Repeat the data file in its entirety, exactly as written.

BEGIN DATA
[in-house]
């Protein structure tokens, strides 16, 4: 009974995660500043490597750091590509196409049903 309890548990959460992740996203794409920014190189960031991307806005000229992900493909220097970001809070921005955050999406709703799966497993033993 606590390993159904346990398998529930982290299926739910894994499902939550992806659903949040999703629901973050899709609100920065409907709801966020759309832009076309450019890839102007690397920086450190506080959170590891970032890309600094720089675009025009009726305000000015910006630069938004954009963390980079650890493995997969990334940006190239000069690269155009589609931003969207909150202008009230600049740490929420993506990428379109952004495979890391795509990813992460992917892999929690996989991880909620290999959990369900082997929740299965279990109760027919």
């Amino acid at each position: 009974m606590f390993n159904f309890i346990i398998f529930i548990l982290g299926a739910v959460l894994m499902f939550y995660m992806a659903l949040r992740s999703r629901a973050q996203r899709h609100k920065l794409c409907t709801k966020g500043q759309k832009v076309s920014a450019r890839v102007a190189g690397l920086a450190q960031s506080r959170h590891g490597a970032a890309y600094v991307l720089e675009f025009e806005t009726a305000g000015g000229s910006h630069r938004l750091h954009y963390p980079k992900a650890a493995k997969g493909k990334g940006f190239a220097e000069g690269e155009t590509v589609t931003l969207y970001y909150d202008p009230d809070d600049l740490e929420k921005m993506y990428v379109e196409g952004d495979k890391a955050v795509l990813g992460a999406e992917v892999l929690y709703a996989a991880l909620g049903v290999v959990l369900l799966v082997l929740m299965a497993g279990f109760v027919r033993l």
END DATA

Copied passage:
[in-house]
């Protein structure tokens, strides 16, 4: 009974995660500043490597750091590509196409049903 309890548990959460992740996203794409920014190189960031991307806005000229992900493909220097970001809070921005955050999406709703799966497993033993 606590390993159904346990398998529930982290299926739910894994499902939550992806659903949040999703629901973050899709609100920065409907709801966020759309832009076309450019890839102007690397920086450190506080959170590891970032890309600094720089675009025009009726305000000015910006630069938004954009963390980079650890493995997969990334940006190239000069690269155009589609931003969207909150202008009230600049740490929420993506990428379109952004495979890391795509990813992460992917892999929690996989991880909620290999959990369900082997929740299965279990109760027919």
């Amino acid at each position: 009974m606590f390993n159904f309890i346990i398998f529930i548990l982290g299926a739910v959460l894994m499902f939550y995660m992806a659903l949040r992740s999703r629901a973050q996203r899709h609100k920065l794409c409907t709801k966020g500043q759309k832009v076309s920014a450019r890839v102007a190189g690397l920086a450190q960031s506080r959170h590891g490597a970032a890309y600094v991307l720089e675009f025009e806005t009726a305000g000015g000229s910006h630069r938004l750091h954009y963390p980079k992900a650890a493995k997969g493909k990334g940006f190239a220097e000069g690269e155009t590509v589609t931003l969207y970001y909150d202008p009230d809070d600049l740490e929420k921005m993506y990428v379109e196409g952004d495979k890391a955050v795509l990813g992460a999406e992917v892999l929690y709703a996989a991880l909620g049903v290999v959990l369900l799966v082997l929740m299965a497993g279990f109760v027919r033993l």